While most of the discussion at the Board of Education meeting Tuesday February 9 was on the topic of remote attendance at Board meetings, and a policy which would allow such attendance, other important topics were addressed by the Board, and the public.
While no vote was taken on the topic, Superintendent Pat Charles reported to the Board on the recommendations of the Redistricting Committee.
Charles indicated that the goals set by the Board were worthwhile but sometimes contradictory. She also noted that while two public hearings were scheduled, three were actually heard because of changes demanded by the public.
Charles said that the recommendations of the committee were not to redistrict at all for the 2016-2017 school year. However, the lack of redistricting would not solve the problems of overcrowding at Farm Hill and Macdonough Elementary schools, and so the Farm Hill portable classroom would remain on site at the school. The portable was put in place as a short-term solution to overcrowding and at the time it was approved by the board, a duration of one year was planned. In addition the ICM program would move from Farm Hill school to an elementary school with more room.
At Farm Hill and Macdonough, kindergarten enrollment would be capped, forcing parents from those school districts to choose to have their children attend one of the other elementary schools. Siblings of those kindergarteners would also be allowed to switch schools. The Board of Education will have to absorb transportation costs for those children.
The committee also recommended remaining a committee to continue discussing the need to solve the problems of overcrowding and racial imbalance at Farm Hill and Macdonough, in light of the work a newly-assigned building committee will do to study the need to build a new middle school.
Several parents spoke in opposition to any redistricting now, or in the future, saying that the redistricting committee should be dissolved.
"A building committee has just been put in place," said steadfast redistricting opponent Catherine Roberts. "Should we let that work happen first befoe we have the redistricting committee waste their time?"
"It's my opinion they've completed their task," added redistricting opponent Chris Bonsignore.
Redistricting advocate Cathy Lechowicz continued to urge the Board to do the difficult work of holistic redistricting.
"I urge you to do it once, and do it well," Lechowicz said. "The idea of a "neighborhood school" is a misnomer. We don't have neighborhood schools, we have student concentrations around the school."
Lechowicz explained that in some neighborhoods, like those adjacent to Snow and Macdonough schools, students already travel to schools distant from their neighborhoods.
A vote on redistricting did not take place at the meeting.
While the budget was not discussed at length, Superintendent Pat Charles delivered some bad news, indicating that insurance costs for prescription medicines came in at a 26.52% increase over last years' costs instead of the expected 12% increase. The difference in increased budget dollars is more than a million dollars.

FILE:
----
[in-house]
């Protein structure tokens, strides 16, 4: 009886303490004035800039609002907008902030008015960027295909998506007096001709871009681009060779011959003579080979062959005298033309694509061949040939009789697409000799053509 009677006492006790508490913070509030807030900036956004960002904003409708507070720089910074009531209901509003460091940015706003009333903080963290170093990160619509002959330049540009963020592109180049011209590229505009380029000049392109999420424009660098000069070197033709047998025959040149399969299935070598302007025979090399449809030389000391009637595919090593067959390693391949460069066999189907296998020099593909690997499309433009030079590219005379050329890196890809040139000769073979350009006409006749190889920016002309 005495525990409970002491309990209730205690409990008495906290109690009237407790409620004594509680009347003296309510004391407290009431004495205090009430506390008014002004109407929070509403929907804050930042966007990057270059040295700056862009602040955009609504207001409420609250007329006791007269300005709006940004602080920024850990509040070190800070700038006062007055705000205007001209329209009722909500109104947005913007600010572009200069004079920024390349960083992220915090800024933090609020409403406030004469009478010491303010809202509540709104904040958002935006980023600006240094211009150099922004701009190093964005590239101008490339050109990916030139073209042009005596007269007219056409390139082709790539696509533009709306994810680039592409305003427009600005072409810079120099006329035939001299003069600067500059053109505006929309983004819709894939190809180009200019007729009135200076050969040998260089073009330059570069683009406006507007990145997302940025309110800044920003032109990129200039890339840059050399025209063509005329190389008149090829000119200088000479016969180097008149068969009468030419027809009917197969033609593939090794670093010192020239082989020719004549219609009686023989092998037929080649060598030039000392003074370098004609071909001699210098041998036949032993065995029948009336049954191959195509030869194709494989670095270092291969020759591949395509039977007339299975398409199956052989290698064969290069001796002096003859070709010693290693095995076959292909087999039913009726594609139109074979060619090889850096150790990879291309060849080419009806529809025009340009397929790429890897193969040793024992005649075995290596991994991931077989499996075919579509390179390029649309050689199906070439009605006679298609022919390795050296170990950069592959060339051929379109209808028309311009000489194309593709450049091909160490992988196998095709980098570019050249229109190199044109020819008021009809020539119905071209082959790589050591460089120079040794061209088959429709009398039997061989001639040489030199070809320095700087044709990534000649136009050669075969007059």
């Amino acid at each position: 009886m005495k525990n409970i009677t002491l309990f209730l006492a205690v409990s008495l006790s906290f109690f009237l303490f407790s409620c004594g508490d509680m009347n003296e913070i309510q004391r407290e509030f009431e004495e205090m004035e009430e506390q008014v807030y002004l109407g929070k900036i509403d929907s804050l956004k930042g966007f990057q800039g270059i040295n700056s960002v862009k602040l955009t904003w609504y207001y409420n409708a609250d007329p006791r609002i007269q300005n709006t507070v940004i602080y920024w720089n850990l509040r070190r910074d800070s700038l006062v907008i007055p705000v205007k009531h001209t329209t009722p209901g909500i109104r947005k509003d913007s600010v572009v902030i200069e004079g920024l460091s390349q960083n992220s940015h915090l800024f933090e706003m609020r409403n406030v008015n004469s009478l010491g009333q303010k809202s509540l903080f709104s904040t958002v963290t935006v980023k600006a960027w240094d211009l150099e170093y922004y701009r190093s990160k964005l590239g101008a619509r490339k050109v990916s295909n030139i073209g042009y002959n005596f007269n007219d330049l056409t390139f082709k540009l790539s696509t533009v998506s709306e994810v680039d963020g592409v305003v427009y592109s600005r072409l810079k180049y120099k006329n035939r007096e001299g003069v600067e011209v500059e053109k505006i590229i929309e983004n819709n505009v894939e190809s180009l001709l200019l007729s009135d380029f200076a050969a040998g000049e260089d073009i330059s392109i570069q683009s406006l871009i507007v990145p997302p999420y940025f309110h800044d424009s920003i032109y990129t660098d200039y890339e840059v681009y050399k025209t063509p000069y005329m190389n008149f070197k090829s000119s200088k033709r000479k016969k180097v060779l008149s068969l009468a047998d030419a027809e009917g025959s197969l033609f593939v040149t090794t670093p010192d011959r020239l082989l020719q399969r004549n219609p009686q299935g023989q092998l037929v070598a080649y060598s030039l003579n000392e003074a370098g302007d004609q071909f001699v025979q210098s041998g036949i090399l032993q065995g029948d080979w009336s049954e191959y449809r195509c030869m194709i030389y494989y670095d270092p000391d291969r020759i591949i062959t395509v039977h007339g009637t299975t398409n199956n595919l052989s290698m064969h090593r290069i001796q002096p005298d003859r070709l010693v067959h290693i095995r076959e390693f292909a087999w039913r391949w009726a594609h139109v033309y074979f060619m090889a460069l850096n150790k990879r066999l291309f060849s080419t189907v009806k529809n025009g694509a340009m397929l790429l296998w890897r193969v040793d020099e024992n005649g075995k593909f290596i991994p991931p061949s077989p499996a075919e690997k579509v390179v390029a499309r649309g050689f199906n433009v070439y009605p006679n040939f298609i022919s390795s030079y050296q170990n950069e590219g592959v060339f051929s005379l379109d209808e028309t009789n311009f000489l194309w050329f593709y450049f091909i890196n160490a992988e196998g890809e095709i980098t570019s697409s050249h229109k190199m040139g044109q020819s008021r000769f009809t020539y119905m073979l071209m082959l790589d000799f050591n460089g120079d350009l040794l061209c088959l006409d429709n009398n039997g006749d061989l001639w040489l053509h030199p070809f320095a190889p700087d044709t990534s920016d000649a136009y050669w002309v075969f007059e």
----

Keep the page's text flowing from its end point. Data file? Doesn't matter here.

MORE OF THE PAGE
The BOE shares the prescription plan with the city, and also shares claims experience, which affects increases.
Charles delivered the sobering news, that the increase, in an already tight budget year meant that more items would have to be cut from her proposed budget in order to keep the total school increase under 5%.
The company which provides food service and building maintenance came up twice during discussions.
In a discussion of an RFP (request for proposal), Sodexo was named as one of the companies that would be bidding for the contract to provide food services to the schools. The company is the current vendor.
Under and agenda item, titled "Sodexo Criteria Update," Charles reported that Sodexo had performed well in transforming their relationship with the district and with union workers who staff the building maintenance crews. Charles did indicate that financial analysis of the contract with Sodexo indicated that the district could save somewhere between $220,000 and $240,000 a year if the district returned to having its own facilities manager.
"Those numbers don't tell the whole story," Charles said, indicating that school facilities are in much better shape since Sodexo took over.
Board member Chris Drake indicated that facilities staff and cafeteria staff were city employees, and were hired, and could only be fired by the city, and that contract negotiations with the unions these employees belong to were held without Board of Ed involvement.
Tuesday's meeting was the first to begin at 6:30, and the public portion of the meeting ended at just before 9, as the Board breezed through agenda items which had previously been stumbling blocks. The Consent Agenda, Department Reports and Committee reports were notably shorter than at previous meetings.
According to one board member, some of the time was saved because of "Sunday caucuses at Vinnie's house," (Board chair, Vinnie Loffredo) indicating that Democratic members of the board met and discussed board issues in private. This board member indicated that questions were raised and discussed at the caucus, and that those discussions would have otherwise taken place at the meeting, in public.
Freedom of information laws allow political parties to caucus in private, unfortunately this prevents the public from being a party to those discussions.